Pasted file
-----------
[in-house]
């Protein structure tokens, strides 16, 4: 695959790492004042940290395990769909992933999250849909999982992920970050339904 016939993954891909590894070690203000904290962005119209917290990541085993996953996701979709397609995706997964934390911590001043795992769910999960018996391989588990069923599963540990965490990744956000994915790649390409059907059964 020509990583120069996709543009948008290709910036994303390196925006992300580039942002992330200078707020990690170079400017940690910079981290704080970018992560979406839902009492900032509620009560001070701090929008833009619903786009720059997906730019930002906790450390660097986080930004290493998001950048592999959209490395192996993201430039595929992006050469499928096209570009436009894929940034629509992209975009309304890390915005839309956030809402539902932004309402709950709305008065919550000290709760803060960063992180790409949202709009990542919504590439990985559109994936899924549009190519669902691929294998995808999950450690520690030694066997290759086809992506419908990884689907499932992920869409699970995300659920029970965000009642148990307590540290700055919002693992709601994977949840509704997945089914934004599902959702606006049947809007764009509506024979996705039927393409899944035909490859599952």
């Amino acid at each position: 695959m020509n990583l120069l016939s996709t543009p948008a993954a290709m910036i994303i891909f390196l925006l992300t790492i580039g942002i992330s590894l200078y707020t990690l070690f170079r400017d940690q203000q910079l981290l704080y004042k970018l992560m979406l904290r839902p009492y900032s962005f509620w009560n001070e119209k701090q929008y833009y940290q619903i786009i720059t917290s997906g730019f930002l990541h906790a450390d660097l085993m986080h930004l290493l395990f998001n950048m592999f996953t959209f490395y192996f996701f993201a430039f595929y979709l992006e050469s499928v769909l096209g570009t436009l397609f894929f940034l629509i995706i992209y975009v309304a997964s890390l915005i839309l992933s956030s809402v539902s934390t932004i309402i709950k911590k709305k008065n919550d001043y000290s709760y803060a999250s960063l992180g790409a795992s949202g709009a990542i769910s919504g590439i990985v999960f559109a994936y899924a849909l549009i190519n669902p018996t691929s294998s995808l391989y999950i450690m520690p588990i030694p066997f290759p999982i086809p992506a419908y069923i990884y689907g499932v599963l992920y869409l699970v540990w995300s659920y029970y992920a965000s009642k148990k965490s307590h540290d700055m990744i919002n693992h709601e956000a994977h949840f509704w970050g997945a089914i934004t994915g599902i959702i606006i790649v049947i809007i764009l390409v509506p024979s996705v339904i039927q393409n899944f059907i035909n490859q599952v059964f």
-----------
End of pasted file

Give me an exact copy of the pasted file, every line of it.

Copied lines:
[in-house]
């Protein structure tokens, strides 16, 4: 695959790492004042940290395990769909992933999250849909999982992920970050339904 016939993954891909590894070690203000904290962005119209917290990541085993996953996701979709397609995706997964934390911590001043795992769910999960018996391989588990069923599963540990965490990744956000994915790649390409059907059964 020509990583120069996709543009948008290709910036994303390196925006992300580039942002992330200078707020990690170079400017940690910079981290704080970018992560979406839902009492900032509620009560001070701090929008833009619903786009720059997906730019930002906790450390660097986080930004290493998001950048592999959209490395192996993201430039595929992006050469499928096209570009436009894929940034629509992209975009309304890390915005839309956030809402539902932004309402709950709305008065919550000290709760803060960063992180790409949202709009990542919504590439990985559109994936899924549009190519669902691929294998995808999950450690520690030694066997290759086809992506419908990884689907499932992920869409699970995300659920029970965000009642148990307590540290700055919002693992709601994977949840509704997945089914934004599902959702606006049947809007764009509506024979996705039927393409899944035909490859599952």
């Amino acid at each position: 695959m020509n990583l120069l016939s996709t543009p948008a993954a290709m910036i994303i891909f390196l925006l992300t790492i580039g942002i992330s590894l200078y707020t990690l070690f170079r400017d940690q203000q910079l981290l704080y004042k970018l992560m979406l904290r839902p009492y900032s962005f509620w009560n001070e119209k701090q929008y833009y940290q619903i786009i720059t917290s997906g730019f930002l990541h906790a450390d660097l085993m986080h930004l290493l395990f998001n950048m592999f996953t959209f490395y192996f996701f993201a430039f595929y979709l992006e050469s499928v769909l096209g570009t436009l397609f894929f940034l629509i995706i992209y975009v309304a997964s890390l915005i839309l992933s956030s809402v539902s934390t932004i309402i709950k911590k709305k008065n919550d001043y000290s709760y803060a999250s960063l992180g790409a795992s949202g709009a990542i769910s919504g590439i990985v999960f559109a994936y899924a849909l549009i190519n669902p018996t691929s294998s995808l391989y999950i450690m520690p588990i030694p066997f290759p999982i086809p992506a419908y069923i990884y689907g499932v599963l992920y869409l699970v540990w995300s659920y029970y992920a965000s009642k148990k965490s307590h540290d700055m990744i919002n693992h709601e956000a994977h949840f509704w970050g997945a089914i934004t994915g599902i959702i606006i790649v049947i809007i764009l390409v509506p024979s996705v339904i039927q393409n899944f059907i035909n490859q599952v059964f």